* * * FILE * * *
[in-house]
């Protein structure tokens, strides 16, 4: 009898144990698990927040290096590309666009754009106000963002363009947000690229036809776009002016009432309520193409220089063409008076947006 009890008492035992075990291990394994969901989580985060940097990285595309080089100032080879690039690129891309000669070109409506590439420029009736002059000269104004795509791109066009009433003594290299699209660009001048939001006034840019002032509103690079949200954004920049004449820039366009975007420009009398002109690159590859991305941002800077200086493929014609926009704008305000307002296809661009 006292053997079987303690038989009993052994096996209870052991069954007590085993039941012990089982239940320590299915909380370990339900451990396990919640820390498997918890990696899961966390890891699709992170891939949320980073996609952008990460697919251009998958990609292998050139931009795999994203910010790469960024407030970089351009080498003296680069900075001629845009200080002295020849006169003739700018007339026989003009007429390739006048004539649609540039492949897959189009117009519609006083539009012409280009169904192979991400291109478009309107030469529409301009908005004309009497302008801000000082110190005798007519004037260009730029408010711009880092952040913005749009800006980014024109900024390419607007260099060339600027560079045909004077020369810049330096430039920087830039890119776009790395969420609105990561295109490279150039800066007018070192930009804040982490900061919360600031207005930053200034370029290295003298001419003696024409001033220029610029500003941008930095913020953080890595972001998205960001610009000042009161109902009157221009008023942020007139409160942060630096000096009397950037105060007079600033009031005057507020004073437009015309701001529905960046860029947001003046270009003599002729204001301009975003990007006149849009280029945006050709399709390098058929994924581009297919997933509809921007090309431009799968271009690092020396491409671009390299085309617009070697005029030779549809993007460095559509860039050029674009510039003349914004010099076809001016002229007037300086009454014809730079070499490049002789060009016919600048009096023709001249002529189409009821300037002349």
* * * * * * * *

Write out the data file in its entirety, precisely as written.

[in-house]
């Protein structure tokens, strides 16, 4: 009898144990698990927040290096590309666009754009106000963002363009947000690229036809776009002016009432309520193409220089063409008076947006 009890008492035992075990291990394994969901989580985060940097990285595309080089100032080879690039690129891309000669070109409506590439420029009736002059000269104004795509791109066009009433003594290299699209660009001048939001006034840019002032509103690079949200954004920049004449820039366009975007420009009398002109690159590859991305941002800077200086493929014609926009704008305000307002296809661009 006292053997079987303690038989009993052994096996209870052991069954007590085993039941012990089982239940320590299915909380370990339900451990396990919640820390498997918890990696899961966390890891699709992170891939949320980073996609952008990460697919251009998958990609292998050139931009795999994203910010790469960024407030970089351009080498003296680069900075001629845009200080002295020849006169003739700018007339026989003009007429390739006048004539649609540039492949897959189009117009519609006083539009012409280009169904192979991400291109478009309107030469529409301009908005004309009497302008801000000082110190005798007519004037260009730029408010711009880092952040913005749009800006980014024109900024390419607007260099060339600027560079045909004077020369810049330096430039920087830039890119776009790395969420609105990561295109490279150039800066007018070192930009804040982490900061919360600031207005930053200034370029290295003298001419003696024409001033220029610029500003941008930095913020953080890595972001998205960001610009000042009161109902009157221009008023942020007139409160942060630096000096009397950037105060007079600033009031005057507020004073437009015309701001529905960046860029947001003046270009003599002729204001301009975003990007006149849009280029945006050709399709390098058929994924581009297919997933509809921007090309431009799968271009690092020396491409671009390299085309617009070697005029030779549809993007460095559509860039050029674009510039003349914004010099076809001016002229007037300086009454014809730079070499490049002789060009016919600048009096023709001249002529189409009821300037002349």